Genitourinary Cancer

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SU_20_2245 - Prognostic Significance of Sites of Metastatic Disease in Prostate Cancer: A Population-Based Study of 12,180 Patients

Sunday, October 21
1:15 PM - 2:45 PM
Location: Innovation Hub, Exhibit Hall 3

Prognostic Significance of Sites of Metastatic Disease in Prostate Cancer: A Population-Based Study of 12,180 Patients
J. Budnik1, J. S. Suri1, J. E. Bates2, K. C. Bylund1, and M. T. Milano3; 1Department of Radiation Oncology, University of Rochester Medical Center, Rochester, NY, 2Department of Radiation Oncology, University of Florida College of Medicine, Gainesville, FL, 3University of Rochester Medical Center, Rochester, NY

Purpose/Objective(s): Metastatic prostate cancer has a variable prognosis based on many patient and disease specific factors. To date, few population-based studies have examined the impact of metastatic disease sites on the survival of prostate cancer patients. We aimed to investigate this using the Surveillance, Epidemiology, and End Results (SEER) database.

Materials/Methods: We included 12,180 patients from the SEER 18 registries diagnosed with metastatic prostate cancer from 2010-2014. From this population we identified those with metastatic disease in bone, brain, liver, and lung. Kaplan-Meier analyses and both univariate and multivariate Cox proportional hazards models were used to assess the impact of metastatic disease sites on overall survival (OS).

Results: The majority of patients were coded as having metastatic disease in bone without disease in the brain, liver or lung at the time of diagnosis (“bone-group”, n=10,620, 87% of the study population). With Cox regression accounting for age at diagnosis, race, prostate cancer histology, grade, T stage, N stage, PSA, and Gleason score, patients with disease coded as in the liver without bone, brain or lung metastases (“liver-group”) had poorer OS relative to patients in the bone-group (HR=1.63, 95% CI 1.24-2.13, p<0.001). Patients with disease coded as metastases in the lung without bone, brain or liver metastases, or metastases in bone and lung without brain or liver metastases, did not differ significantly from patients in the bone-group with respect to OS (HR=0.82, 95%CI, 0.63-1.06, p=0.13; HR=1.12, 95% CI 0.98-1.28, p=0.10 respectively). Patients with other combinations of multiple metastatic disease sites at diagnosis had poorer OS than patients in the bone-group (p<0.001).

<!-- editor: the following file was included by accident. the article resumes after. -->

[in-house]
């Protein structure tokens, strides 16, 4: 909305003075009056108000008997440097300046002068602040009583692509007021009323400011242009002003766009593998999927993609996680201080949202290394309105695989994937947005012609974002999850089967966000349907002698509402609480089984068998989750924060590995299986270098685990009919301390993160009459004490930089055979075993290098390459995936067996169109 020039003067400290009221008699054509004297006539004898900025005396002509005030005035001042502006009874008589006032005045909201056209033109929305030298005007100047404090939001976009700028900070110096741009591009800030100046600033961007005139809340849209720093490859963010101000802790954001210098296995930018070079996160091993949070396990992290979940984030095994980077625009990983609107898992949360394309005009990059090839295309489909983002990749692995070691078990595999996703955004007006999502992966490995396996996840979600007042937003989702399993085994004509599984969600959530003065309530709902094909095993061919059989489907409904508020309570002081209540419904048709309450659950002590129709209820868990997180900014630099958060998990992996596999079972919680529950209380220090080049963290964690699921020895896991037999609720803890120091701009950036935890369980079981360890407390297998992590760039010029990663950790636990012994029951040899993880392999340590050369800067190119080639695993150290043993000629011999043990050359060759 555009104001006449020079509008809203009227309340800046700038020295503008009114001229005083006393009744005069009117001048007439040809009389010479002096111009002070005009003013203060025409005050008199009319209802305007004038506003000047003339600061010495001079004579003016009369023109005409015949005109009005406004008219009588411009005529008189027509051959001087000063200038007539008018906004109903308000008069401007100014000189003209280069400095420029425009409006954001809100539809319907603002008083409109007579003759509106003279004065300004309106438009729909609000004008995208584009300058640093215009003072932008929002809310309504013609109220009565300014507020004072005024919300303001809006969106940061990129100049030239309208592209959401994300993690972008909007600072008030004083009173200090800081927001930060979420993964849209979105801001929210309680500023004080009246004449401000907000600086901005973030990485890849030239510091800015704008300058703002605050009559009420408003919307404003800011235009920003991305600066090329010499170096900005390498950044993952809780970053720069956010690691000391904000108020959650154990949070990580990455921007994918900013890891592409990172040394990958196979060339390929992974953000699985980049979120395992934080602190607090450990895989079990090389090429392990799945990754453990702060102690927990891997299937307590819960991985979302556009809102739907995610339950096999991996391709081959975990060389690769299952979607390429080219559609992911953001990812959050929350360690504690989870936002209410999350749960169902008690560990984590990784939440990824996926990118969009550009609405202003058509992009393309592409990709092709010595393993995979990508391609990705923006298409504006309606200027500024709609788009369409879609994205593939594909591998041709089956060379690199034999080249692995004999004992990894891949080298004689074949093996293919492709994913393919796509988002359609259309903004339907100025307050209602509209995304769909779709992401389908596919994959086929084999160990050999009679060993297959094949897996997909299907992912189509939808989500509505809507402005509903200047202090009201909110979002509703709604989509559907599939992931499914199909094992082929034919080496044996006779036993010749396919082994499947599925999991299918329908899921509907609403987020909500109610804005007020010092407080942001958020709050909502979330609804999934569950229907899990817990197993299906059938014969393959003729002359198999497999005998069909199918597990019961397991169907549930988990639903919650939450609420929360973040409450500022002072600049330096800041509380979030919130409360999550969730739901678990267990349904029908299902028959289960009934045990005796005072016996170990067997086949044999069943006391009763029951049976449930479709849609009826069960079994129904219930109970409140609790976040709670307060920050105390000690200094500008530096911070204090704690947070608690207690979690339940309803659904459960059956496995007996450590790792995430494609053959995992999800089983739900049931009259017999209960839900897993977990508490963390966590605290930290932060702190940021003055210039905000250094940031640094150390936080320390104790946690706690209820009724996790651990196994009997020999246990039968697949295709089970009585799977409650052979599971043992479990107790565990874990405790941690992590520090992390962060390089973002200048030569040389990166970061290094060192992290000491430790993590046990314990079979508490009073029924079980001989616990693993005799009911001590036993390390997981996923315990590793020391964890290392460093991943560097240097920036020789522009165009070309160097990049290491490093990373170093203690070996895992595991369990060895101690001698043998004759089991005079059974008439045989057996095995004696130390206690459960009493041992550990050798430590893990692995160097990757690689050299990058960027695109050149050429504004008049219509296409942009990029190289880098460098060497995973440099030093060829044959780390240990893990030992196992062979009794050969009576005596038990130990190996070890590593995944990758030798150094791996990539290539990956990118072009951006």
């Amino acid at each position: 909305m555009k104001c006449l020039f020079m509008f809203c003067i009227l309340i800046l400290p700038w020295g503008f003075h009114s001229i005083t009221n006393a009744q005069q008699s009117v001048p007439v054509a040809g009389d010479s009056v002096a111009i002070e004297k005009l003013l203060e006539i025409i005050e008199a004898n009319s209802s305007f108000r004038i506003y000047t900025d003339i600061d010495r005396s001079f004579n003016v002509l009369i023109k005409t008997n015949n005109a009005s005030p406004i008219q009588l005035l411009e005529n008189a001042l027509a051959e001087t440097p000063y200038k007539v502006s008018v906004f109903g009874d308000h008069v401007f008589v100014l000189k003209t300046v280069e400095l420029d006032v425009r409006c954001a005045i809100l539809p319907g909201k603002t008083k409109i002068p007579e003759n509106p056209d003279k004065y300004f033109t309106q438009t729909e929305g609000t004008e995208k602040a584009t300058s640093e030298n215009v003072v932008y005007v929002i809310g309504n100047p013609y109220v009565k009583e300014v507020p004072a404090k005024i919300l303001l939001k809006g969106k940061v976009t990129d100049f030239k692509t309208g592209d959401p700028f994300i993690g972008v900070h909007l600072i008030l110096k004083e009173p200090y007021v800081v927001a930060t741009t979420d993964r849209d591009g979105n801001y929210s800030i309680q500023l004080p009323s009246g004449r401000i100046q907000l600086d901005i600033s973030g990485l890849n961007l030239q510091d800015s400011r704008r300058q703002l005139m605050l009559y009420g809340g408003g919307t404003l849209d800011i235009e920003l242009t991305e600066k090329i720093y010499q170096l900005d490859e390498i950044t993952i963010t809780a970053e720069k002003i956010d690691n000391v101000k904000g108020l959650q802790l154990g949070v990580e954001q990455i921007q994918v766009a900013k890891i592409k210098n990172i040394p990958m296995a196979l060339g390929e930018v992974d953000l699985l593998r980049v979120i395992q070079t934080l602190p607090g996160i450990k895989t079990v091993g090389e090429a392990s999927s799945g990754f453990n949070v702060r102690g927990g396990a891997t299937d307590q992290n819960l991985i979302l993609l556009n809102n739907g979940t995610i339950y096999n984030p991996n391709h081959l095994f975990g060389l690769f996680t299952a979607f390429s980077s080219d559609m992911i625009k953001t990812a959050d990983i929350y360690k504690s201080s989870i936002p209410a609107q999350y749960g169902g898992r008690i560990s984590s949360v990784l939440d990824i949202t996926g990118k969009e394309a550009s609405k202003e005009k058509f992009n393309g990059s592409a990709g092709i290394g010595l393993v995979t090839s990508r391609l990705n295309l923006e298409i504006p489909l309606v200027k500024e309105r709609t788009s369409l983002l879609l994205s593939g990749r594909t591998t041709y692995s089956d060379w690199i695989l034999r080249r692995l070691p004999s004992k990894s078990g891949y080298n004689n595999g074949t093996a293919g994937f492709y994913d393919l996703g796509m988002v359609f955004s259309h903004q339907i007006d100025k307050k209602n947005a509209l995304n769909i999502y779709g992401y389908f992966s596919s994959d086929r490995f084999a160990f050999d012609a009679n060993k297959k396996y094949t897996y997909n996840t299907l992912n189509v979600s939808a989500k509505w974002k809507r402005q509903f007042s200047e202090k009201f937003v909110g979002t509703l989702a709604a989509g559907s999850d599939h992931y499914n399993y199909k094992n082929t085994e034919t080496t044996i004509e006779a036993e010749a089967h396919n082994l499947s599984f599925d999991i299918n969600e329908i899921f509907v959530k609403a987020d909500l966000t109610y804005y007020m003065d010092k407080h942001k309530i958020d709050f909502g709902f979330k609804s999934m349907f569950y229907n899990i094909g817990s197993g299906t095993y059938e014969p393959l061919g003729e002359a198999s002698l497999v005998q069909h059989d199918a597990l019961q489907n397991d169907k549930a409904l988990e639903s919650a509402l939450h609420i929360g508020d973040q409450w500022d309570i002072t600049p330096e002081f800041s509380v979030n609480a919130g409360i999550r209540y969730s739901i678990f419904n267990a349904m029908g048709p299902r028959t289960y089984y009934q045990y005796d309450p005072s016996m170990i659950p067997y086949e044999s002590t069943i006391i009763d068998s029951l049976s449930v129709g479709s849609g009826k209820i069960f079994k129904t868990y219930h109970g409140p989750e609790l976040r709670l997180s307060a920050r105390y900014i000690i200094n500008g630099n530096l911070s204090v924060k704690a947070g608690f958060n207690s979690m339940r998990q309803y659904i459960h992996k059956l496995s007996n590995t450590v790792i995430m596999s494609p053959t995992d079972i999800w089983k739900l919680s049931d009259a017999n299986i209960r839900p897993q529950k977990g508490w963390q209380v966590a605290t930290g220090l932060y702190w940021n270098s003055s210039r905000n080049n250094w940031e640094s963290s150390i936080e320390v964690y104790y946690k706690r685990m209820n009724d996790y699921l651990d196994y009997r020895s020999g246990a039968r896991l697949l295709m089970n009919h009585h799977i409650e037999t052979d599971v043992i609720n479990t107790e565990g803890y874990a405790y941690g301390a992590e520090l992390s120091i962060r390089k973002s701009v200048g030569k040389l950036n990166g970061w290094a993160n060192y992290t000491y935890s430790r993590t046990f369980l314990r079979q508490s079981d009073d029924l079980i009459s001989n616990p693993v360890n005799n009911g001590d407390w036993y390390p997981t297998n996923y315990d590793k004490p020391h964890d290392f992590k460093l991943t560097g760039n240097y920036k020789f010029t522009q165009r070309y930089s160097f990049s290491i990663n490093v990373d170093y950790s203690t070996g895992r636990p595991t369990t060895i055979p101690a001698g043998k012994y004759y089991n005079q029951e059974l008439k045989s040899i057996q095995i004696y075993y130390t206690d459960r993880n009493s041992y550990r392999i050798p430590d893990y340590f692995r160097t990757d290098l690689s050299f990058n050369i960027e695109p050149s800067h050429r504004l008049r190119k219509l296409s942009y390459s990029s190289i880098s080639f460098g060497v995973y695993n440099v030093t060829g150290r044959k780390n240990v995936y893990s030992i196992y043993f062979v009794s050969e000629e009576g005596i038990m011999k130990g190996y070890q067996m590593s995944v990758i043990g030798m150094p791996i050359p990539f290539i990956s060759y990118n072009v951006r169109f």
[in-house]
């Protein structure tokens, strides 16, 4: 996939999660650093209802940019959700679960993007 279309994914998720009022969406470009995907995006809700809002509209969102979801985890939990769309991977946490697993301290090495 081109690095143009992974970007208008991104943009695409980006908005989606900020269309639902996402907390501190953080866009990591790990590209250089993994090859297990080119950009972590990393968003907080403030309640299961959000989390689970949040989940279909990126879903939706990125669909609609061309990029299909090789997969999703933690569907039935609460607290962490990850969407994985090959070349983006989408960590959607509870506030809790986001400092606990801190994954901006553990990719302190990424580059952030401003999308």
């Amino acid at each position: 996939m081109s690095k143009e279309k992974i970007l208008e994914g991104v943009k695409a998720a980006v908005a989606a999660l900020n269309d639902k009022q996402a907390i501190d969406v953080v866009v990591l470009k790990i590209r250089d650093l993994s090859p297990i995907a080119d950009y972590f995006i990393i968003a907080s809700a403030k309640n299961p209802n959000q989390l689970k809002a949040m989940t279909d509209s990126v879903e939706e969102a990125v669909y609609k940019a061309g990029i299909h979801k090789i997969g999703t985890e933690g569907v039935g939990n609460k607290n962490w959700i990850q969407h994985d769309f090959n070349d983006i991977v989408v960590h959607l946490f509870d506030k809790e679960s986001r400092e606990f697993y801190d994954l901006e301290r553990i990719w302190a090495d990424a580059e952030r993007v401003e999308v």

Conclusion: This population-based hypothesis-generating analysis suggests that patients with prostate cancer confined to bone and/or lung may have improved OS relative to those with metastatic disease in the liver or affecting multiple sites. While it was anticipated that patients with bone metastases would represent a favorable subgroup, the favorable outcomes in patents with lung metastases (with or without bone metastases) was unexpected. These findings may inform future therapeutic investigations to improve the prognosis of prostate cancer patients harboring hepatic metastases and/or multiple sites of metastatic disease at presentation.

Author Disclosure: J. Budnik: Resident physcian; University of Rochester. J.S. Suri: Resident physician; University of Rochester. K.C. Bylund: None. M.T. Milano: Honoraria; UpToDate.

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